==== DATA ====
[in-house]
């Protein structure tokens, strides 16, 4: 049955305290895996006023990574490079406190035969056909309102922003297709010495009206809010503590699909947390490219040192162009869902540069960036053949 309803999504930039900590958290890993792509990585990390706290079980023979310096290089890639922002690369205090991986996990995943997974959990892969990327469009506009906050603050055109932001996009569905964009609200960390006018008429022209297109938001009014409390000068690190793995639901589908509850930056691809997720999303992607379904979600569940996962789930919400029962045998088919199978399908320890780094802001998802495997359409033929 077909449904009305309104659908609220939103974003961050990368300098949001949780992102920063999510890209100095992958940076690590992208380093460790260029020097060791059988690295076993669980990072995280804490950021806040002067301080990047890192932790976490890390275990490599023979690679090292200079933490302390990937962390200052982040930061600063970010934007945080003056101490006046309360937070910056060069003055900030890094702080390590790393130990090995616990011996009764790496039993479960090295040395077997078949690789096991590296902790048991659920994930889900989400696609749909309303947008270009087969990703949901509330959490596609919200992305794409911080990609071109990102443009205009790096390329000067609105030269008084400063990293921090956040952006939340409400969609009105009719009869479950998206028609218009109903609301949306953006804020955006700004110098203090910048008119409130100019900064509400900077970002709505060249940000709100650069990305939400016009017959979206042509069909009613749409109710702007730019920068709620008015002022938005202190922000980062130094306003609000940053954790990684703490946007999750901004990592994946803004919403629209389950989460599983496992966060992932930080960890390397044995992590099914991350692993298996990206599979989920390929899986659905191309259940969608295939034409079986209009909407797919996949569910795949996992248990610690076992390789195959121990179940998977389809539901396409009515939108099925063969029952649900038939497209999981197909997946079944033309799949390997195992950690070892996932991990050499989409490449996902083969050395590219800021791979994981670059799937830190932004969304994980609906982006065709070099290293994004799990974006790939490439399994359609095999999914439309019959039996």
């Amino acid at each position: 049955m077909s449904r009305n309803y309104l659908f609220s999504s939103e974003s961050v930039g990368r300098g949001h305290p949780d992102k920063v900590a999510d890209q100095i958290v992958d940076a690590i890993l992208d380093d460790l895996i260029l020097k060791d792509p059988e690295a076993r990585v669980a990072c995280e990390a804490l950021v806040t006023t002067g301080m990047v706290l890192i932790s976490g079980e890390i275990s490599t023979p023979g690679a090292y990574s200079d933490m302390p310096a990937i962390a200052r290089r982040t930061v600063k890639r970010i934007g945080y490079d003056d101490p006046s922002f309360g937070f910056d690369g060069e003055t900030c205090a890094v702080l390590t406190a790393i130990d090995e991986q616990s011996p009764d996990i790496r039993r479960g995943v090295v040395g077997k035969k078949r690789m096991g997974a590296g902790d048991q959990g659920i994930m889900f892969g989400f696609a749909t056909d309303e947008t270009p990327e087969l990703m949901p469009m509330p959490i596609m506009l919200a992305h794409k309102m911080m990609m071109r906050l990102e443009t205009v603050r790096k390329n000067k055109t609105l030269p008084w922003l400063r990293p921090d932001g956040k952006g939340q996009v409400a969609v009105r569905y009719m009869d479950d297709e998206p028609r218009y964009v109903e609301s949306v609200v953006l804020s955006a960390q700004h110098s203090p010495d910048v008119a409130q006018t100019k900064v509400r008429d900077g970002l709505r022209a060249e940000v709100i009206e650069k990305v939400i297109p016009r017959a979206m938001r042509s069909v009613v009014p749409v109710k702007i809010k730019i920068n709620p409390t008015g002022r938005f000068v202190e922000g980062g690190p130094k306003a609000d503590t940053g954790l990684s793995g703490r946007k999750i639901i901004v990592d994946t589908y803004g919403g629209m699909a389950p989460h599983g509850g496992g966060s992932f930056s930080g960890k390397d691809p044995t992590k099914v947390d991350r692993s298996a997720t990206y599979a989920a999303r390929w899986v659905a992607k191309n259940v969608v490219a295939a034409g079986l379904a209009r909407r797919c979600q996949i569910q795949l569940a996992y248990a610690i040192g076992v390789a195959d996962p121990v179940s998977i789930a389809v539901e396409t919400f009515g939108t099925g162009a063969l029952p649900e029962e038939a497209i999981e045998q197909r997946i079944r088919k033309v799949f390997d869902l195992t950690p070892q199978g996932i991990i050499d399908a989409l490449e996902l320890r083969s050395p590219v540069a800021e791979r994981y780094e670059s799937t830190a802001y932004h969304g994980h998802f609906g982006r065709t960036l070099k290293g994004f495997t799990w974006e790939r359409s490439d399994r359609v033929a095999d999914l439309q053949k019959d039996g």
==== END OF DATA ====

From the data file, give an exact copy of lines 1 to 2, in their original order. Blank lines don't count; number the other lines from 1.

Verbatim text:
[in-house]
């Protein structure tokens, strides 16, 4: 049955305290895996006023990574490079406190035969056909309102922003297709010495009206809010503590699909947390490219040192162009869902540069960036053949 309803999504930039900590958290890993792509990585990390706290079980023979310096290089890639922002690369205090991986996990995943997974959990892969990327469009506009906050603050055109932001996009569905964009609200960390006018008429022209297109938001009014409390000068690190793995639901589908509850930056691809997720999303992607379904979600569940996962789930919400029962045998088919199978399908320890780094802001998802495997359409033929 077909449904009305309104659908609220939103974003961050990368300098949001949780992102920063999510890209100095992958940076690590992208380093460790260029020097060791059988690295076993669980990072995280804490950021806040002067301080990047890192932790976490890390275990490599023979690679090292200079933490302390990937962390200052982040930061600063970010934007945080003056101490006046309360937070910056060069003055900030890094702080390590790393130990090995616990011996009764790496039993479960090295040395077997078949690789096991590296902790048991659920994930889900989400696609749909309303947008270009087969990703949901509330959490596609919200992305794409911080990609071109990102443009205009790096390329000067609105030269008084400063990293921090956040952006939340409400969609009105009719009869479950998206028609218009109903609301949306953006804020955006700004110098203090910048008119409130100019900064509400900077970002709505060249940000709100650069990305939400016009017959979206042509069909009613749409109710702007730019920068709620008015002022938005202190922000980062130094306003609000940053954790990684703490946007999750901004990592994946803004919403629209389950989460599983496992966060992932930080960890390397044995992590099914991350692993298996990206599979989920390929899986659905191309259940969608295939034409079986209009909407797919996949569910795949996992248990610690076992390789195959121990179940998977389809539901396409009515939108099925063969029952649900038939497209999981197909997946079944033309799949390997195992950690070892996932991990050499989409490449996902083969050395590219800021791979994981670059799937830190932004969304994980609906982006065709070099290293994004799990974006790939490439399994359609095999999914439309019959039996």